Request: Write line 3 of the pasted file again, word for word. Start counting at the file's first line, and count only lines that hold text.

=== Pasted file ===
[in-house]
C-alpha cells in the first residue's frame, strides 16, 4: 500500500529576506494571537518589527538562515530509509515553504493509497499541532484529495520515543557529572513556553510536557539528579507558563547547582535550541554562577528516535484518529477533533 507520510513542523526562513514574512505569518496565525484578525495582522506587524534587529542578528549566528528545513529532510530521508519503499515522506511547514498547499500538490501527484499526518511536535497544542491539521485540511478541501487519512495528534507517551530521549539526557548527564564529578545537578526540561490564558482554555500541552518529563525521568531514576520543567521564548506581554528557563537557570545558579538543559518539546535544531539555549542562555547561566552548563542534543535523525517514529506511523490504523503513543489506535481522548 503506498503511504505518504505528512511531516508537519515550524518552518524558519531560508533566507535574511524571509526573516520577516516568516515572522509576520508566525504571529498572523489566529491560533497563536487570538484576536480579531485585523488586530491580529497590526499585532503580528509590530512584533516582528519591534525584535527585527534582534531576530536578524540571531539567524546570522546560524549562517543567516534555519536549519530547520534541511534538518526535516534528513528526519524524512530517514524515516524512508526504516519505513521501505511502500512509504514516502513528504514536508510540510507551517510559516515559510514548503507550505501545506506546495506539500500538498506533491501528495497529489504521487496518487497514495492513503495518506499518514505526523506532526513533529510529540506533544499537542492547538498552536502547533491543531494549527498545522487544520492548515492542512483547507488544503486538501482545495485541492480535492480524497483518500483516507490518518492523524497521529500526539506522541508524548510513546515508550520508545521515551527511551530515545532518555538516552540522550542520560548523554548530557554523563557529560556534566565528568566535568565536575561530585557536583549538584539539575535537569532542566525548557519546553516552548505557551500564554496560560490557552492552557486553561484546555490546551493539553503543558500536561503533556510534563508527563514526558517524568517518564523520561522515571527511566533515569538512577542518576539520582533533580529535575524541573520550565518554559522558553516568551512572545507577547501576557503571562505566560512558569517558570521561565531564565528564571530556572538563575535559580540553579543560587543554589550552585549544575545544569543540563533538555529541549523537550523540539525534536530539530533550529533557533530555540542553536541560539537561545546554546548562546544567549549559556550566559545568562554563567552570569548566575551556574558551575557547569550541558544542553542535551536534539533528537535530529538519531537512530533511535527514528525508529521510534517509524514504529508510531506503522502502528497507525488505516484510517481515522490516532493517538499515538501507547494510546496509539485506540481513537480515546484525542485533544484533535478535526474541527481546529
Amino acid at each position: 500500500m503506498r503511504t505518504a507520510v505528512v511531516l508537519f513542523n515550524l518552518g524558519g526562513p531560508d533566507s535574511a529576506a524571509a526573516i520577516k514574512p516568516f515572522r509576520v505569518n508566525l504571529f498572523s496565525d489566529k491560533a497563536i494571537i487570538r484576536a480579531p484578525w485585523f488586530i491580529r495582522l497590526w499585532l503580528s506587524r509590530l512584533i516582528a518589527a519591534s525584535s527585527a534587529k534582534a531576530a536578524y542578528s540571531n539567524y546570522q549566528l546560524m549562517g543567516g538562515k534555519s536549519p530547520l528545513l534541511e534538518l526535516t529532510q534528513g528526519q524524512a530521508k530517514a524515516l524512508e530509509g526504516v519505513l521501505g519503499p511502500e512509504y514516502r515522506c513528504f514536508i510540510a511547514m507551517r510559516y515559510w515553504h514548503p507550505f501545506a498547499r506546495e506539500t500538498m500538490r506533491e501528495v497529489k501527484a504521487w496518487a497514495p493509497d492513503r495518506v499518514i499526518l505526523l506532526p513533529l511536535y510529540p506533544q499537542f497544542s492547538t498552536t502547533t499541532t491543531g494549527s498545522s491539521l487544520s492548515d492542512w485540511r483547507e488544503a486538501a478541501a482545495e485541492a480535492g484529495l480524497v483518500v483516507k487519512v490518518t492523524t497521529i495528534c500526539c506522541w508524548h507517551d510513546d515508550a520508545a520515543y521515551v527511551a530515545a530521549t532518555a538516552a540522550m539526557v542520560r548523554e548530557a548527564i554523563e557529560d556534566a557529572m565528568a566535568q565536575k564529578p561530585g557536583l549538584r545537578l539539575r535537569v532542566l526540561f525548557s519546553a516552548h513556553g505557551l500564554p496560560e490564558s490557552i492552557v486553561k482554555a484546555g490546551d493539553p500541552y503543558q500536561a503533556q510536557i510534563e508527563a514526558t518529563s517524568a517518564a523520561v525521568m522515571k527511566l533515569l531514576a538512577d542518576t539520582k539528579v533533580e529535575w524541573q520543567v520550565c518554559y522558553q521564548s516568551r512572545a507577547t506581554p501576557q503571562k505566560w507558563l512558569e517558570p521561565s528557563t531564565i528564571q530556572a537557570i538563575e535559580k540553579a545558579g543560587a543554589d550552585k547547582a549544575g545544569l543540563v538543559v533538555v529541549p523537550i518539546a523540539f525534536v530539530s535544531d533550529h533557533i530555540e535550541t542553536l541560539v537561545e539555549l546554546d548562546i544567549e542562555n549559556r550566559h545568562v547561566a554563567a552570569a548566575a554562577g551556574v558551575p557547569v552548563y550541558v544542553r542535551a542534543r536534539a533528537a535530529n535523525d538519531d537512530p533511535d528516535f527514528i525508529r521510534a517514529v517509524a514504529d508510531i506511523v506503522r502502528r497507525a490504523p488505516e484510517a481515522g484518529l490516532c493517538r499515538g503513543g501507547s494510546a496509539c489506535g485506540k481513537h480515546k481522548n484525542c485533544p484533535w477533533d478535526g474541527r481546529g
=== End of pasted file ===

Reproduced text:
Amino acid at each position: 500500500m503506498r503511504t505518504a507520510v505528512v511531516l508537519f513542523n515550524l518552518g524558519g526562513p531560508d533566507s535574511a529576506a524571509a526573516i520577516k514574512p516568516f515572522r509576520v505569518n508566525l504571529f498572523s496565525d489566529k491560533a497563536i494571537i487570538r484576536a480579531p484578525w485585523f488586530i491580529r495582522l497590526w499585532l503580528s506587524r509590530l512584533i516582528a518589527a519591534s525584535s527585527a534587529k534582534a531576530a536578524y542578528s540571531n539567524y546570522q549566528l546560524m549562517g543567516g538562515k534555519s536549519p530547520l528545513l534541511e534538518l526535516t529532510q534528513g528526519q524524512a530521508k530517514a524515516l524512508e530509509g526504516v519505513l521501505g519503499p511502500e512509504y514516502r515522506c513528504f514536508i510540510a511547514m507551517r510559516y515559510w515553504h514548503p507550505f501545506a498547499r506546495e506539500t500538498m500538490r506533491e501528495v497529489k501527484a504521487w496518487a497514495p493509497d492513503r495518506v499518514i499526518l505526523l506532526p513533529l511536535y510529540p506533544q499537542f497544542s492547538t498552536t502547533t499541532t491543531g494549527s498545522s491539521l487544520s492548515d492542512w485540511r483547507e488544503a486538501a478541501a482545495e485541492a480535492g484529495l480524497v483518500v483516507k487519512v490518518t492523524t497521529i495528534c500526539c506522541w508524548h507517551d510513546d515508550a520508545a520515543y521515551v527511551a530515545a530521549t532518555a538516552a540522550m539526557v542520560r548523554e548530557a548527564i554523563e557529560d556534566a557529572m565528568a566535568q565536575k564529578p561530585g557536583l549538584r545537578l539539575r535537569v532542566l526540561f525548557s519546553a516552548h513556553g505557551l500564554p496560560e490564558s490557552i492552557v486553561k482554555a484546555g490546551d493539553p500541552y503543558q500536561a503533556q510536557i510534563e508527563a514526558t518529563s517524568a517518564a523520561v525521568m522515571k527511566l533515569l531514576a538512577d542518576t539520582k539528579v533533580e529535575w524541573q520543567v520550565c518554559y522558553q521564548s516568551r512572545a507577547t506581554p501576557q503571562k505566560w507558563l512558569e517558570p521561565s528557563t531564565i528564571q530556572a537557570i538563575e535559580k540553579a545558579g543560587a543554589d550552585k547547582a549544575g545544569l543540563v538543559v533538555v529541549p523537550i518539546a523540539f525534536v530539530s535544531d533550529h533557533i530555540e535550541t542553536l541560539v537561545e539555549l546554546d548562546i544567549e542562555n549559556r550566559h545568562v547561566a554563567a552570569a548566575a554562577g551556574v558551575p557547569v552548563y550541558v544542553r542535551a542534543r536534539a533528537a535530529n535523525d538519531d537512530p533511535d528516535f527514528i525508529r521510534a517514529v517509524a514504529d508510531i506511523v506503522r502502528r497507525a490504523p488505516e484510517a481515522g484518529l490516532c493517538r499515538g503513543g501507547s494510546a496509539c489506535g485506540k481513537h480515546k481522548n484525542c485533544p484533535w477533533d478535526g474541527r481546529g